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Publication numberUS6598004 B1
Publication typeGrant
Application numberUS 09/650,000
Publication dateJul 22, 2003
Filing dateAug 28, 2000
Priority dateAug 28, 2000
Fee statusPaid
Also published asDE10142855A1
Publication number09650000, 650000, US 6598004 B1, US 6598004B1, US-B1-6598004, US6598004 B1, US6598004B1
InventorsMasahiro Ishida, Takahiro Yamaguchi, Mani Soma
Original AssigneeAdvantest Corporation
Export CitationBiBTeX, EndNote, RefMan
External Links: USPTO, USPTO Assignment, Espacenet
Jitter measurement apparatus and its method
US 6598004 B1
Abstract
A signal under measurement is converted into a digital signal by an AD converter, and a band-pass filtering process is applied to the digital signal to take out only components around a fundamental frequency of the signal under measurement. A data around a zero-crossing of the components around the fundamental frequency is interpolated to estimate a timing close to a zero-crossing point. A difference between adjacent timings in the estimated zero-crossing timing sequence is calculated to obtain an instantaneous period data sequence. A period jitter is obtained from the instantaneous period data sequence.
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Claims(20)
What is claimed is:
1. A jitter measurement apparatus comprising:
a band-pass filter to which a signal under measurement is inputted for passing therethrough and outputting components around its fundamental frequency;
a zero-crossing timing estimator to which an output signal of said band-pass filter is inputted for estimating zero-crossing timings of the signal to output the zero-crossing timing data;
a period estimator to which the zero-crossing timing data are inputted for obtaining and outputting instantaneous period waveform data of the signal under measurement from those inputted data; and
a jitter detector to which the instantaneous period waveform data are inputted for obtaining and outputting jitters of the signal under measurement.
2. The jitter measurement apparatus according to claim I further including:
an AD converter inserted in series into either one of input side and output side of said band-pass filter for converting an inputted analog signal into a digitized digital signal.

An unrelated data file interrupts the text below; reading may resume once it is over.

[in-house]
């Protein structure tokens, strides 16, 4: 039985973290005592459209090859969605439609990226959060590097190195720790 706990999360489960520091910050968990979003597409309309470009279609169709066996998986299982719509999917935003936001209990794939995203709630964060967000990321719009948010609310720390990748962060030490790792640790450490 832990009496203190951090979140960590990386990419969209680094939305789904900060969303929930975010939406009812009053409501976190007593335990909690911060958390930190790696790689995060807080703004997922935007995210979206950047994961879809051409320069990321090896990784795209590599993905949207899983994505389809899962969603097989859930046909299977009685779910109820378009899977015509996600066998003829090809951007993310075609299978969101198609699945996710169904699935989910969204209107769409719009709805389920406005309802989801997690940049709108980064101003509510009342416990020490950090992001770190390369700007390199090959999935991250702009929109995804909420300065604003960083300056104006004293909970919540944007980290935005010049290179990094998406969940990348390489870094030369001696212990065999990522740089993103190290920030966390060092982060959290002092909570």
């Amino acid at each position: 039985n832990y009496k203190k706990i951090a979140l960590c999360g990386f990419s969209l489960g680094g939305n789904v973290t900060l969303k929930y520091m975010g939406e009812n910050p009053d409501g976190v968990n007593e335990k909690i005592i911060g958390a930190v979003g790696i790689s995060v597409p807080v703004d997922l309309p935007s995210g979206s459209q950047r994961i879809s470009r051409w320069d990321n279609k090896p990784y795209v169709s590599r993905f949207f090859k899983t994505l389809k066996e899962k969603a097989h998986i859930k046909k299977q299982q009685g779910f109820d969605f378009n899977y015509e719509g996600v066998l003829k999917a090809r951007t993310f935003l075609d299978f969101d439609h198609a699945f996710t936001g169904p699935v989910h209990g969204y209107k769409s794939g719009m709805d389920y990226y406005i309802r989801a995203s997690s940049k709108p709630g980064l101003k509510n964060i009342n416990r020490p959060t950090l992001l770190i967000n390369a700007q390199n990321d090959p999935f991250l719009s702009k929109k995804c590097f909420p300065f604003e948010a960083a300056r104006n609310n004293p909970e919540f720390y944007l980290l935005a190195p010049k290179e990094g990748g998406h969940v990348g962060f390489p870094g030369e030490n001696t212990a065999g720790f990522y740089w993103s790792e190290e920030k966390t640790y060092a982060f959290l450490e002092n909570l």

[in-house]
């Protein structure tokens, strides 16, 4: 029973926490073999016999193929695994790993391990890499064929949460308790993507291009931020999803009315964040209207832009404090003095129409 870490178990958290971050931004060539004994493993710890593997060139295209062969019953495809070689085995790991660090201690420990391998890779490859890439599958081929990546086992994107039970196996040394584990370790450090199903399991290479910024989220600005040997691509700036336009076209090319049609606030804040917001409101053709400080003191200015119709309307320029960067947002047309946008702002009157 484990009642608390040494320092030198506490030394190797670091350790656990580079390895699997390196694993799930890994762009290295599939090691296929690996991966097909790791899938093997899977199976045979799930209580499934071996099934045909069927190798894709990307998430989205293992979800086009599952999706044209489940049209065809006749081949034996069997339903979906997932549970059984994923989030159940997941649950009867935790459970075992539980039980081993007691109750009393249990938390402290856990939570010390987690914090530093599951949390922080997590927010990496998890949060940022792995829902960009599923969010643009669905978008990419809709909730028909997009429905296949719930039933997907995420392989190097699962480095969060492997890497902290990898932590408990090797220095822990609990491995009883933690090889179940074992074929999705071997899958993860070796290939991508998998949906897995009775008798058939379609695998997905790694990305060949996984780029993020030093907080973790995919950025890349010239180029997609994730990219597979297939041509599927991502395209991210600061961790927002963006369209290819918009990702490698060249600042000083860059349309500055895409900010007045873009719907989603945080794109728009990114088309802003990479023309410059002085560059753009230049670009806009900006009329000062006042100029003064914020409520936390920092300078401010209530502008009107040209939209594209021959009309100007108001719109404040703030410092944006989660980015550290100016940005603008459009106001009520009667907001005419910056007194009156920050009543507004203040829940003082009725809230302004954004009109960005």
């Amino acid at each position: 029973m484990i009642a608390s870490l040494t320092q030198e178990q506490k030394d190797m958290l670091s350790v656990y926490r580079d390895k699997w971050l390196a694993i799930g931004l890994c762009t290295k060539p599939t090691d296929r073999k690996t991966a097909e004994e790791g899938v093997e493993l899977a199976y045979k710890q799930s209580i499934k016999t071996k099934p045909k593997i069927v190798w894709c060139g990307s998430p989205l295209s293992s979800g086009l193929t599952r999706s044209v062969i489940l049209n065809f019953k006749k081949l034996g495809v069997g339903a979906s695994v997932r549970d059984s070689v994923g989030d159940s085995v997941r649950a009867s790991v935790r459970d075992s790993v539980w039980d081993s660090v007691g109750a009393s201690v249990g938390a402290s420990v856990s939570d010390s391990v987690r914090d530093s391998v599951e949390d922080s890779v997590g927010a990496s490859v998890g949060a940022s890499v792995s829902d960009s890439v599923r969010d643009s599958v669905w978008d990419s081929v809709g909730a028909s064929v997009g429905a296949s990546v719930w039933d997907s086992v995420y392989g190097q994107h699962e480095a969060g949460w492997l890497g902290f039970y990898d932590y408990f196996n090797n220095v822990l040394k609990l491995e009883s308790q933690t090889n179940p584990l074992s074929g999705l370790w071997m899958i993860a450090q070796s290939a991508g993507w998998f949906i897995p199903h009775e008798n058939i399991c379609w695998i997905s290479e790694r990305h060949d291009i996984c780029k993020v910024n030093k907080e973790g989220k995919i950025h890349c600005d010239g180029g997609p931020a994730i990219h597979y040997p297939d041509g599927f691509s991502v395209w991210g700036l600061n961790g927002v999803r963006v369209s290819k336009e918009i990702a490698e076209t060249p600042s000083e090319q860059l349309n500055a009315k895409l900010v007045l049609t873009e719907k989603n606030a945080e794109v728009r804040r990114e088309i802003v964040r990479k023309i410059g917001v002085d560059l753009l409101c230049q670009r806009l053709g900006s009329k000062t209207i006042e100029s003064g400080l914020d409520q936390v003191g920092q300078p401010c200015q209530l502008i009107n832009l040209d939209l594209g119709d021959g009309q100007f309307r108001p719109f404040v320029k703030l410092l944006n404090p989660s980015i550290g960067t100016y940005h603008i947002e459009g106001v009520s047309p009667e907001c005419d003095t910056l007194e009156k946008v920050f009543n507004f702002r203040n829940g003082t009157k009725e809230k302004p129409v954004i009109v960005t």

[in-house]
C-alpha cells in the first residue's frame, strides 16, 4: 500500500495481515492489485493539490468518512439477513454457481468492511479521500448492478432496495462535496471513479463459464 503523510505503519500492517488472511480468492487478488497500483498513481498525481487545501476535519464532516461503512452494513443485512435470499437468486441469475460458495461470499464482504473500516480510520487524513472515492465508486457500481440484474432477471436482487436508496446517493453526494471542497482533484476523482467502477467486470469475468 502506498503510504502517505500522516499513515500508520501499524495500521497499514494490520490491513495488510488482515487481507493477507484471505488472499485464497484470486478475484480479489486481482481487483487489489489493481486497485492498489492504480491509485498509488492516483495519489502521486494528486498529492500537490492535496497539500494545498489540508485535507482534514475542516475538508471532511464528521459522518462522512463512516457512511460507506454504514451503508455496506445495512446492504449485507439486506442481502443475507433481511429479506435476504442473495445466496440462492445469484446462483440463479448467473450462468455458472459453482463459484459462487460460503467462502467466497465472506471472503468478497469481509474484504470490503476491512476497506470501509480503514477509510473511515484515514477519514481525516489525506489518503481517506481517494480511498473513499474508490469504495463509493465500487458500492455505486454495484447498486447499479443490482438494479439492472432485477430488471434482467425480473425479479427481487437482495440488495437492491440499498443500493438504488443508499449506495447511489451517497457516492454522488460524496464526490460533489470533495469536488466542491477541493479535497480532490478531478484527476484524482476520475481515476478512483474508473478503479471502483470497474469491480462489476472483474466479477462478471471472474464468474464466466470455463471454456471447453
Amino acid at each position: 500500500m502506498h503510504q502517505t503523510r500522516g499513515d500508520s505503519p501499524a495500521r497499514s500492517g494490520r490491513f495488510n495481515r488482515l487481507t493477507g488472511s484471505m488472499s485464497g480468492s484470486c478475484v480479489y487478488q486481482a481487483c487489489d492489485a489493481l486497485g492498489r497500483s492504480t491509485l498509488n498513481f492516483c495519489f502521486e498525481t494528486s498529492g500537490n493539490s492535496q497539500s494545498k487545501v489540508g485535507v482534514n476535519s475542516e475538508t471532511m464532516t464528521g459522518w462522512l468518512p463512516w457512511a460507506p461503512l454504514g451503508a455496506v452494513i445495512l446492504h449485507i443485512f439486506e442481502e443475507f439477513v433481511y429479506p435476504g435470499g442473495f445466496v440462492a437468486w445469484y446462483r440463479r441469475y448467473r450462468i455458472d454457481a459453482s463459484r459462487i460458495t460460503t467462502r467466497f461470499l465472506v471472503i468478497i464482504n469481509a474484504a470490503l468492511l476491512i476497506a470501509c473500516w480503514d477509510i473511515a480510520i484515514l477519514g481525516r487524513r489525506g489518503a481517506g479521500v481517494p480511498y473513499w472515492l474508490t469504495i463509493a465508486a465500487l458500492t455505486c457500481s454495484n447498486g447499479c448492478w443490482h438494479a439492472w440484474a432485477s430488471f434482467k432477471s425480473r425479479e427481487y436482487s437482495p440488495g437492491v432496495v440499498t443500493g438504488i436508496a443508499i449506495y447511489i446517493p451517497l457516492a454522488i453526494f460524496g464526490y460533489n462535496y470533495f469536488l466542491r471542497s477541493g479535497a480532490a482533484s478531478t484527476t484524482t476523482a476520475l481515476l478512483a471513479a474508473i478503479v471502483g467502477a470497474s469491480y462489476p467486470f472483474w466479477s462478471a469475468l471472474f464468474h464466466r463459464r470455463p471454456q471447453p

3. The jitter measurement apparatus according to claim 2 wherein said zero-crossing timing estimator comprises:
a waveform data interpolator to which waveform data that have passed through said band-pass filter and have been converted into digital signals by said AD converter are inputted for data-interpolating data around the zero-crossing of the waveform data;
a zero-crossing detector to which the data interpolated waveform data are inputted for specifying a waveform data closest to the zero-crossing in the interpolated waveform data; and
a timing estimator to which the specified waveform data is inputted for estimating its timing and for outputting the estimated timing as a zero-crossing timing.
4. The jitter measurement apparatus according to claim 3 wherein said band-pass filter comprises:
a time domain to frequency domain transformer for transforming the signal under measurement into a signal in frequency domain;
a bandwidth limiter for taking out only components around a fundamental frequency of the signal under measurement from the transformed signal in frequency domain; and
a frequency domain to time domain transformer for inverse-transforming the output signal of said bandwidth limiter into a signal in time domain.
5. The jitter measurement apparatus according to claim 3 further including:
a cycle-to-cycle period jitter estimator to which the instantaneous period waveform data are inputted, said cycle-to-cycle period jitter estimator being inserted between said period estimator and said jitter detector for calculating a differential waveform of the instantaneous period waveform data to output cycle-to-cycle period jitter waveform data to said jitter detector.
6. The jitter measurement apparatus according to claim 3 further including:
a waveform clipper for removing amplitude modulation components of the signal under measurement.
7. A jitter measuring method comprising the steps of:
a band-pass filtering step for taking out, from a signal under measurement, components around its fundamental frequency;
a zero-crossing timing estimating step for estimating zero-crossing timings of the taken out components around the fundamental frequency;
a step of obtaining instantaneous period waveform data of the signal under measurement from the estimated zero-crossing timing data; and
a jitter detecting step for obtaining jitters of the signal under measurement from the instantaneous period waveform data.
8. The jitter measuring method according to claim 7 further including the step of:
a step of converting an analog signal into a digitized digital signal;
wherein at least the zero-crossing timing estimating step and following steps are processed by digital processing.
9. The jitter measuring method according to claim 8 wherein said zero-crossing timing estimating step comprises the steps of;